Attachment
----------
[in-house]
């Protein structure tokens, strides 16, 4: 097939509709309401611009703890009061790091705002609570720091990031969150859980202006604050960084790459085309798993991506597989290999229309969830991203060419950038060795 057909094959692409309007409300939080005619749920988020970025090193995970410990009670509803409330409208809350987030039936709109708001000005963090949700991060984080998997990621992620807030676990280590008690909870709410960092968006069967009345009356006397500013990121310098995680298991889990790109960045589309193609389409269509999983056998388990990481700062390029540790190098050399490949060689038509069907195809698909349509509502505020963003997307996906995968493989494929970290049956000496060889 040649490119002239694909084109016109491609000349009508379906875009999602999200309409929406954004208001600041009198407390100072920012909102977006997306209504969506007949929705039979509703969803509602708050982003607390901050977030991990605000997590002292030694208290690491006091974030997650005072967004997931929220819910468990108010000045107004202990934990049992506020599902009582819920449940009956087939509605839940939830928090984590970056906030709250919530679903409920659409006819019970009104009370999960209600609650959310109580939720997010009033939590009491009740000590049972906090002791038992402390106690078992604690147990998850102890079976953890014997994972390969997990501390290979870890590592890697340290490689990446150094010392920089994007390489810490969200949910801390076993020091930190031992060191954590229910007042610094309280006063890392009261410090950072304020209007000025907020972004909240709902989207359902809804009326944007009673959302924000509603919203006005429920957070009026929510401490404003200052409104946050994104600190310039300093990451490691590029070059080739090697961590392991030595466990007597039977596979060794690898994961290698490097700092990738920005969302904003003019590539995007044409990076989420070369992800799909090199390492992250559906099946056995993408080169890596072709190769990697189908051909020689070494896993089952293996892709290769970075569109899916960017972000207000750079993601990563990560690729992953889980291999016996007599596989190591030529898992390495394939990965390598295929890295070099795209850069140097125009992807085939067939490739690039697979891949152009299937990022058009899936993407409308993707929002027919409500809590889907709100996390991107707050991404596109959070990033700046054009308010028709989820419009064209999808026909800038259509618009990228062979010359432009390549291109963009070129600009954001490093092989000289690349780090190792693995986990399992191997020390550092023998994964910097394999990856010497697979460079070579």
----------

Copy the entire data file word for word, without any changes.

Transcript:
[in-house]
């Protein structure tokens, strides 16, 4: 097939509709309401611009703890009061790091705002609570720091990031969150859980202006604050960084790459085309798993991506597989290999229309969830991203060419950038060795 057909094959692409309007409300939080005619749920988020970025090193995970410990009670509803409330409208809350987030039936709109708001000005963090949700991060984080998997990621992620807030676990280590008690909870709410960092968006069967009345009356006397500013990121310098995680298991889990790109960045589309193609389409269509999983056998388990990481700062390029540790190098050399490949060689038509069907195809698909349509509502505020963003997307996906995968493989494929970290049956000496060889 040649490119002239694909084109016109491609000349009508379906875009999602999200309409929406954004208001600041009198407390100072920012909102977006997306209504969506007949929705039979509703969803509602708050982003607390901050977030991990605000997590002292030694208290690491006091974030997650005072967004997931929220819910468990108010000045107004202990934990049992506020599902009582819920449940009956087939509605839940939830928090984590970056906030709250919530679903409920659409006819019970009104009370999960209600609650959310109580939720997010009033939590009491009740000590049972906090002791038992402390106690078992604690147990998850102890079976953890014997994972390969997990501390290979870890590592890697340290490689990446150094010392920089994007390489810490969200949910801390076993020091930190031992060191954590229910007042610094309280006063890392009261410090950072304020209007000025907020972004909240709902989207359902809804009326944007009673959302924000509603919203006005429920957070009026929510401490404003200052409104946050994104600190310039300093990451490691590029070059080739090697961590392991030595466990007597039977596979060794690898994961290698490097700092990738920005969302904003003019590539995007044409990076989420070369992800799909090199390492992250559906099946056995993408080169890596072709190769990697189908051909020689070494896993089952293996892709290769970075569109899916960017972000207000750079993601990563990560690729992953889980291999016996007599596989190591030529898992390495394939990965390598295929890295070099795209850069140097125009992807085939067939490739690039697979891949152009299937990022058009899936993407409308993707929002027919409500809590889907709100996390991107707050991404596109959070990033700046054009308010028709989820419009064209999808026909800038259509618009990228062979010359432009390549291109963009070129600009954001490093092989000289690349780090190792693995986990399992191997020390550092023998994964910097394999990856010497697979460079070579």